War of the Rebellion: Serial 124 Page 0874 CORRESPONDENCE, ETC.

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Districts have nearly filled their quotas, and it is hoped that the entire quota will be in service before the day fixed for draft. If so, there will be no draft. You are probably as well acquainted with the state of feeling in New Jersey as I am, and can judge of the preparations necessary in making the draft.

Lieutenant Colonel R. C. Buchanan, stationed at Trenton, is provost-marshal-general of the State.

I am, general, very respectfully, your obedient servant,

JAS. B. FRY,

Provost-Marshal-General.

MADISON, WIS., October 9, 1863.

Honorable EDWIN M. STANTON,

Secretary of War:

September 29 I wrote Colonel Fry requesting the offer of $300 bounty to new recruits, if such had been offered in any other States as reported.

Subsequently I saw published in newspapers his circular of September 15 relative to raising troops and additional bounties, and telegraphed him October 2,5, and 6, asking if such bounties had been offered in Ohio, and requesting him that they be offered here to facilitate recruiting and avoid dissatisfaction. I cannot get an answer from him to my last dispatches; also my letters, and especially that of September 21 concerning assignments of quotas to towns, are unanswered. Please inquire into the matter and answer.

EDWD. SALOMON,

Governor of Wisconsin.

PROVOST-MARSHAL-GENERAL'S OFFICE,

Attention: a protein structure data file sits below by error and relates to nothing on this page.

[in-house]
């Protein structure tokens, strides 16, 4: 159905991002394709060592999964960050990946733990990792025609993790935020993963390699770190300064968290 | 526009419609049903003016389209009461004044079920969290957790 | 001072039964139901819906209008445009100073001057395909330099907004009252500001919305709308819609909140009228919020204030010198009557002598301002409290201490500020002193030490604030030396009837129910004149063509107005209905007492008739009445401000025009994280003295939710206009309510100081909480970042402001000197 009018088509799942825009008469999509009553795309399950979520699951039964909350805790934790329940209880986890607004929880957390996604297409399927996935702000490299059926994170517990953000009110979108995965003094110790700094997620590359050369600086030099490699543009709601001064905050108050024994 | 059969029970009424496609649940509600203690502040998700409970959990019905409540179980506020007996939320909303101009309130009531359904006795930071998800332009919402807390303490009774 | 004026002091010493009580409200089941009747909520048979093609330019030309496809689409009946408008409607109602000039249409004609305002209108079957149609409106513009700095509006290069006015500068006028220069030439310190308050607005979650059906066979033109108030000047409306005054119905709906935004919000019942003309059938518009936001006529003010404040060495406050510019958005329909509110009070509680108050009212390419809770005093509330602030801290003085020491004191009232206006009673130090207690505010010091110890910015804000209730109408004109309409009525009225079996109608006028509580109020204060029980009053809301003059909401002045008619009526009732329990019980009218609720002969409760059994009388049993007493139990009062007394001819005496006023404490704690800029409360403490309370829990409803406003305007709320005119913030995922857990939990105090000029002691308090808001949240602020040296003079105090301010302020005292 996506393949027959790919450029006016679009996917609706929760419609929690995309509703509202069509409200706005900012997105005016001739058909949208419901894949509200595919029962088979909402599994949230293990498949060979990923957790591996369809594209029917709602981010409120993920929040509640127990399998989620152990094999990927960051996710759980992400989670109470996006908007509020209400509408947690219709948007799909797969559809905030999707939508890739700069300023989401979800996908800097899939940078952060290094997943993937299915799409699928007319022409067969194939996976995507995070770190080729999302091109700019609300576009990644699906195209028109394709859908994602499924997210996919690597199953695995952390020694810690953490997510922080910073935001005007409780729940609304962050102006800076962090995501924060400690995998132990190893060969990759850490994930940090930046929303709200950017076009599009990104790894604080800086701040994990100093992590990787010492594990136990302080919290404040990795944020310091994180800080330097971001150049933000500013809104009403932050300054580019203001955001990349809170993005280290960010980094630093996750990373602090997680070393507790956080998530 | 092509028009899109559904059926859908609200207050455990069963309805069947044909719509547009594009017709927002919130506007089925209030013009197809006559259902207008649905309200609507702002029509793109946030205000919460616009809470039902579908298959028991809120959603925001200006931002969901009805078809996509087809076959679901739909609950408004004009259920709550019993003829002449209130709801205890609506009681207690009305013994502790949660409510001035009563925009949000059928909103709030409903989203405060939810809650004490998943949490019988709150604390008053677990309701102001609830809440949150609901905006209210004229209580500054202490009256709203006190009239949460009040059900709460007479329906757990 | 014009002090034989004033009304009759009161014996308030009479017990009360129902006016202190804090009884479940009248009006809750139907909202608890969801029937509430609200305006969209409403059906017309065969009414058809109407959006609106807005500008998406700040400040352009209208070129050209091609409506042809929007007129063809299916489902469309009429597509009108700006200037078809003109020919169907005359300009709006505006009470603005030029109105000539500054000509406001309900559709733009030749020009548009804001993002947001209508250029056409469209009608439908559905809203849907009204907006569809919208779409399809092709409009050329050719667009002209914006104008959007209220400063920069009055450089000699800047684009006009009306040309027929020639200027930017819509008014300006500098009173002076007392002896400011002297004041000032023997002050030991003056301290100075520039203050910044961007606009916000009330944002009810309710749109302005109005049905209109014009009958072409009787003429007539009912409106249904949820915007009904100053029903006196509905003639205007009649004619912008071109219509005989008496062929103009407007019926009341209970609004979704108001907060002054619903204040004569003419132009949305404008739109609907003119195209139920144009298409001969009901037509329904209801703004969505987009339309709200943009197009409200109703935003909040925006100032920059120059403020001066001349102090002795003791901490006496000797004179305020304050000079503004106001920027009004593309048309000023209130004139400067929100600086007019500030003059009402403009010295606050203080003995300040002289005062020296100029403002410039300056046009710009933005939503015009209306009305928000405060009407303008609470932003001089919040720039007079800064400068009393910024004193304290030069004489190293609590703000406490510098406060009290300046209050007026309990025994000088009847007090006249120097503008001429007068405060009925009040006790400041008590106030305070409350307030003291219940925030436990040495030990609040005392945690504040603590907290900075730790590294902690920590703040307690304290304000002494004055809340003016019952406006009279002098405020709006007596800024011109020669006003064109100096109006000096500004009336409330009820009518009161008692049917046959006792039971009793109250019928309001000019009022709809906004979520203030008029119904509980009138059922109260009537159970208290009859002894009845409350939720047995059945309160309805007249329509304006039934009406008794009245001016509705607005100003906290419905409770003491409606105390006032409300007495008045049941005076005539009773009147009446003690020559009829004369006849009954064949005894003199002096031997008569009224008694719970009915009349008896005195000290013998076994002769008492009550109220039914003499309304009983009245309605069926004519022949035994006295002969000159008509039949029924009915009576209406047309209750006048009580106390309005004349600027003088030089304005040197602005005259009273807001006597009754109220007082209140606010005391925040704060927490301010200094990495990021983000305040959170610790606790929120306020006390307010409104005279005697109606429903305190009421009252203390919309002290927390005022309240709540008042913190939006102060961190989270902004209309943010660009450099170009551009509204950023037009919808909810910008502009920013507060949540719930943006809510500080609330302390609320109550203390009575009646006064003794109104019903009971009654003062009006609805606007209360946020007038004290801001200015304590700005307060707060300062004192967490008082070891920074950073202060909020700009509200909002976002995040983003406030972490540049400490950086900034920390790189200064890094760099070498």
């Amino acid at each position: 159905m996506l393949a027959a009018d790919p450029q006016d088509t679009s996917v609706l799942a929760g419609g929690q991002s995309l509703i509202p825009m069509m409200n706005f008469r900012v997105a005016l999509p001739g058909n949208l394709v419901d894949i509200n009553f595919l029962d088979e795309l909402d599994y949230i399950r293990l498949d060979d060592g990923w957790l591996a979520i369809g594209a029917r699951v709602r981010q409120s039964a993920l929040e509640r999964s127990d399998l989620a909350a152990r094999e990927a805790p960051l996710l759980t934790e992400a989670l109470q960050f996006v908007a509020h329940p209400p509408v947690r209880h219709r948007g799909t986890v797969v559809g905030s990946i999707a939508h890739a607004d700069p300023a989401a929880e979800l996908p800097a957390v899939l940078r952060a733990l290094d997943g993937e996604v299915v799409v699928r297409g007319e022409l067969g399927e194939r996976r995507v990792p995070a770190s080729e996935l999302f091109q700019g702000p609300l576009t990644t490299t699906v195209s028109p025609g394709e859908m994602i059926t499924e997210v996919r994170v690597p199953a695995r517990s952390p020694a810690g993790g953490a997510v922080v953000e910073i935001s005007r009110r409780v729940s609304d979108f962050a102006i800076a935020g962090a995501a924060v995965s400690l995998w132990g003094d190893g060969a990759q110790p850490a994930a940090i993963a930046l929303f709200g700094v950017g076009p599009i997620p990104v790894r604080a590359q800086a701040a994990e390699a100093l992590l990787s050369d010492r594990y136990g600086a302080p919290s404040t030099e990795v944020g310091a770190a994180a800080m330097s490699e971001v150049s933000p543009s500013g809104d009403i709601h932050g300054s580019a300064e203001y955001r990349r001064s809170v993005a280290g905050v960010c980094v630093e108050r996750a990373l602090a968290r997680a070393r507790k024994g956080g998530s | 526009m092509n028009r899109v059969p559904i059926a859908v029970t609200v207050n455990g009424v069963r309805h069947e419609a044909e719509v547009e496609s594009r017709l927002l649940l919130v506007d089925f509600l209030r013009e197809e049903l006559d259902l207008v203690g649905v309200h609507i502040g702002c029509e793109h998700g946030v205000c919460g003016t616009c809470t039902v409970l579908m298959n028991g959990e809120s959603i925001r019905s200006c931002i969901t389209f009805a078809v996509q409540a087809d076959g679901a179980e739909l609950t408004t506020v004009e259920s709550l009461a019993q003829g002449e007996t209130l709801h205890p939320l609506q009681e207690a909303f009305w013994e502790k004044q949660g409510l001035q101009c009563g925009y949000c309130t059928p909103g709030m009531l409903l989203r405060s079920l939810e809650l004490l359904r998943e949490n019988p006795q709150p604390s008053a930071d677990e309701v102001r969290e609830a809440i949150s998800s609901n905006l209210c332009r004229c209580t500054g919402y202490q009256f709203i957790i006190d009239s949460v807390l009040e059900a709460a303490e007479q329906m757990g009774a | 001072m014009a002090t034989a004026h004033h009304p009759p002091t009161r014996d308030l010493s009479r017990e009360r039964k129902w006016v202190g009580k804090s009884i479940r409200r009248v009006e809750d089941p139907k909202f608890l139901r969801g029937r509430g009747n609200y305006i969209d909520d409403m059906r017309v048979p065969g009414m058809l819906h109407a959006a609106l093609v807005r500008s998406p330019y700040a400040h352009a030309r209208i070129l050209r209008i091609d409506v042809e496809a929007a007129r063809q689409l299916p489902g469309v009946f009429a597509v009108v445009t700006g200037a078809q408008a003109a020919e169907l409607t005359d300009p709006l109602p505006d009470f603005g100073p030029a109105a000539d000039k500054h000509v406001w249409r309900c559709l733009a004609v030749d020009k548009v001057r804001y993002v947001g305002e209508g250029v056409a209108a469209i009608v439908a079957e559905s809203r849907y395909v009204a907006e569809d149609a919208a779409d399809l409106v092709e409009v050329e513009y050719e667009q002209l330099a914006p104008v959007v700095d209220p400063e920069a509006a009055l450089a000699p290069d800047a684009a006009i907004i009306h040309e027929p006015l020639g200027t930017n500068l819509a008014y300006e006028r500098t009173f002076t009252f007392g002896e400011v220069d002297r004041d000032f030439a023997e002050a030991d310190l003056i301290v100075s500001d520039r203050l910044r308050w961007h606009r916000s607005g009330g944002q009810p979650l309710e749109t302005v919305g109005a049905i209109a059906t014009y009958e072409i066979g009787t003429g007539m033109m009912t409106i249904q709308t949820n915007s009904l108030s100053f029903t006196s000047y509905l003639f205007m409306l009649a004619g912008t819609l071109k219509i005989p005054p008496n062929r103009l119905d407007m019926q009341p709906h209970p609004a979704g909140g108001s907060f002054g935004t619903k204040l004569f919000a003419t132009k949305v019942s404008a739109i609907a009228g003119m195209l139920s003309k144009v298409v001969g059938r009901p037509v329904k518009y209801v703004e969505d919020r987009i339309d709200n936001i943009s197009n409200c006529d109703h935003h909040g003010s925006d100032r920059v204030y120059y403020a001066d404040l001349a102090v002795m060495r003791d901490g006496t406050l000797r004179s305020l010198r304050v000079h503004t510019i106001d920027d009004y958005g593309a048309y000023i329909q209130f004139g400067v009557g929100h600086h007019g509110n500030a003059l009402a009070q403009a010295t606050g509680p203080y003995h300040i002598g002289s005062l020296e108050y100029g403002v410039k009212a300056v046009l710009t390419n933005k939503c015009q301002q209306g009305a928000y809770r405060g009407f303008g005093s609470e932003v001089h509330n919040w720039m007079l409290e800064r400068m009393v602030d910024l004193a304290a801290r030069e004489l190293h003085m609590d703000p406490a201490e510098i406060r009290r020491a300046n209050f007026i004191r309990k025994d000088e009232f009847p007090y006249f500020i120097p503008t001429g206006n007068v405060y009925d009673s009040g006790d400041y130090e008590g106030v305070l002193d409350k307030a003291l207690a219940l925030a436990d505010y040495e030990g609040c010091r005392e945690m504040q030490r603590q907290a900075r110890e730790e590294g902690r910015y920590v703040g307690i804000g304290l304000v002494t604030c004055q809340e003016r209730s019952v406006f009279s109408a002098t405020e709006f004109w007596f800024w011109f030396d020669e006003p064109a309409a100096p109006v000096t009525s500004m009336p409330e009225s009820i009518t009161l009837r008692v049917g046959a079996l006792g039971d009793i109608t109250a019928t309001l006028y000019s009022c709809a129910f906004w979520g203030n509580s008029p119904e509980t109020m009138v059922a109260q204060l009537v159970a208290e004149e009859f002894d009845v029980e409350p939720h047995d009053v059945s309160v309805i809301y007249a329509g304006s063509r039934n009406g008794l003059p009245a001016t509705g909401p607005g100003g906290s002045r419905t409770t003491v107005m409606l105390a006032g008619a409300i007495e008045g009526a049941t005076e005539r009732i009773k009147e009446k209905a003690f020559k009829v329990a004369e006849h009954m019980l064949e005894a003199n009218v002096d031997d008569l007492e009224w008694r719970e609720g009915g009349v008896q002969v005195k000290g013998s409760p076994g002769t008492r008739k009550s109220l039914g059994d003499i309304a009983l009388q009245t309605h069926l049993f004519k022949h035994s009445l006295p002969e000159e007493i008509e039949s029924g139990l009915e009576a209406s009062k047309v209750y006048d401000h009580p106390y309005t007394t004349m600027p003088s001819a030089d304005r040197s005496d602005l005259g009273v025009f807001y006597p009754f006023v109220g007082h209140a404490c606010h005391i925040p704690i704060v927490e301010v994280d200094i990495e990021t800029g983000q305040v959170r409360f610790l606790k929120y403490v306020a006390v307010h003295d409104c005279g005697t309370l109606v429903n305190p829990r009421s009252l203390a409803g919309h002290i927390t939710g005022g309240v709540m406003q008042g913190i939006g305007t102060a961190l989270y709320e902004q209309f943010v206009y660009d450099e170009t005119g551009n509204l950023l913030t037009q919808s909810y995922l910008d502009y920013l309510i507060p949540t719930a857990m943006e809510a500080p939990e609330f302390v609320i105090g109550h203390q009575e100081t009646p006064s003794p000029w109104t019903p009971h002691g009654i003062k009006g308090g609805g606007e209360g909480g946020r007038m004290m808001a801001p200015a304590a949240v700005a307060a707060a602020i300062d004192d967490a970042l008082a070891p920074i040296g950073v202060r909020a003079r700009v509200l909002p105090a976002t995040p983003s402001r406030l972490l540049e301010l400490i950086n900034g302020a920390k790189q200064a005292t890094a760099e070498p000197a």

Washington, October 10, 1863.

GOVERNOR OF INDIANA,

Indianapolis, Ind.:

Through an oversight the time in which to raise the eleven regiments authorized by my letter of the 14th September was not stated. No bounty other than that authorized by law until be paid to new men raised by you for new regiments, except during the next thirty days.

JAS. B. FRY,

Provost-Marshal-General.

STATE OF MARYLAND, EXECUTIVE DEPARTMENT,

Annapolis, October 10, 1863.

Colonel JAMES B. FRY,

Provost-Marshal-General:

SIR: I have received your letter of the 8th instant, informing me that orders had been sent to the boards of enrollment directing a draft to be made in the First, Second, and Third Congressional Districts of this State. I have since had a conference with Major Jeffries, the deputy provost-marshal for Maryland, who I was in hopes would be able to furnish me with some of the data or calculations by which the number of the draft from these three districts has been ascertained. It does not appear from any information possessed by Major